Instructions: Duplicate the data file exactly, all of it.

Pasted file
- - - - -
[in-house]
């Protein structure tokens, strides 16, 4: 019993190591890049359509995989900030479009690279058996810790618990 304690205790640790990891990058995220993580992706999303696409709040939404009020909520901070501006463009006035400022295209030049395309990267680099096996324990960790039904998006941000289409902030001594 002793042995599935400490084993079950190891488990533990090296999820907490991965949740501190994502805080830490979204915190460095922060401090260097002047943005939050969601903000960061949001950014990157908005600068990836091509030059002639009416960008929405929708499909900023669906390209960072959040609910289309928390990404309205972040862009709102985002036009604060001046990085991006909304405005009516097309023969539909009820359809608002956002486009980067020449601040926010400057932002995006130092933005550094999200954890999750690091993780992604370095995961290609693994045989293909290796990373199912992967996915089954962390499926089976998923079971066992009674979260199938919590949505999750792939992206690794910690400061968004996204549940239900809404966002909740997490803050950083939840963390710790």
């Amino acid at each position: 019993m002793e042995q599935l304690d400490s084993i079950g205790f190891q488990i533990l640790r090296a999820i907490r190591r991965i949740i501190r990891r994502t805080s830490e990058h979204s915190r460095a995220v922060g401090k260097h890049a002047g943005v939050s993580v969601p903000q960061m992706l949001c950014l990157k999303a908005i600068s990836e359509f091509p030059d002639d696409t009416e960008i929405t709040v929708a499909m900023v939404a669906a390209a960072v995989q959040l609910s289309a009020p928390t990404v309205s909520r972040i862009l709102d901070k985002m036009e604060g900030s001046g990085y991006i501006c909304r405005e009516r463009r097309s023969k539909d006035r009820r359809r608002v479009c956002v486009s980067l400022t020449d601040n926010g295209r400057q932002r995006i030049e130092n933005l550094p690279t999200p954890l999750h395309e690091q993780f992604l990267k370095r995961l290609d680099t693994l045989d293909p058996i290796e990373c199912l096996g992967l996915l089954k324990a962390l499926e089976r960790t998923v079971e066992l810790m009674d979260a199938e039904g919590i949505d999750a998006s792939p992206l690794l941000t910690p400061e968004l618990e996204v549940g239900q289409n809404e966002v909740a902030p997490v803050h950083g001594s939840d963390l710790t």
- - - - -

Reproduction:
[in-house]
């Protein structure tokens, strides 16, 4: 019993190591890049359509995989900030479009690279058996810790618990 304690205790640790990891990058995220993580992706999303696409709040939404009020909520901070501006463009006035400022295209030049395309990267680099096996324990960790039904998006941000289409902030001594 002793042995599935400490084993079950190891488990533990090296999820907490991965949740501190994502805080830490979204915190460095922060401090260097002047943005939050969601903000960061949001950014990157908005600068990836091509030059002639009416960008929405929708499909900023669906390209960072959040609910289309928390990404309205972040862009709102985002036009604060001046990085991006909304405005009516097309023969539909009820359809608002956002486009980067020449601040926010400057932002995006130092933005550094999200954890999750690091993780992604370095995961290609693994045989293909290796990373199912992967996915089954962390499926089976998923079971066992009674979260199938919590949505999750792939992206690794910690400061968004996204549940239900809404966002909740997490803050950083939840963390710790």
């Amino acid at each position: 019993m002793e042995q599935l304690d400490s084993i079950g205790f190891q488990i533990l640790r090296a999820i907490r190591r991965i949740i501190r990891r994502t805080s830490e990058h979204s915190r460095a995220v922060g401090k260097h890049a002047g943005v939050s993580v969601p903000q960061m992706l949001c950014l990157k999303a908005i600068s990836e359509f091509p030059d002639d696409t009416e960008i929405t709040v929708a499909m900023v939404a669906a390209a960072v995989q959040l609910s289309a009020p928390t990404v309205s909520r972040i862009l709102d901070k985002m036009e604060g900030s001046g990085y991006i501006c909304r405005e009516r463009r097309s023969k539909d006035r009820r359809r608002v479009c956002v486009s980067l400022t020449d601040n926010g295209r400057q932002r995006i030049e130092n933005l550094p690279t999200p954890l999750h395309e690091q993780f992604l990267k370095r995961l290609d680099t693994l045989d293909p058996i290796e990373c199912l096996g992967l996915l089954k324990a962390l499926e089976r960790t998923v079971e066992l810790m009674d979260a199938e039904g919590i949505d999750a998006s792939p992206l690794l941000t910690p400061e968004l618990e996204v549940g239900q289409n809404e966002v909740a902030p997490v803050h950083g001594s939840d963390l710790t």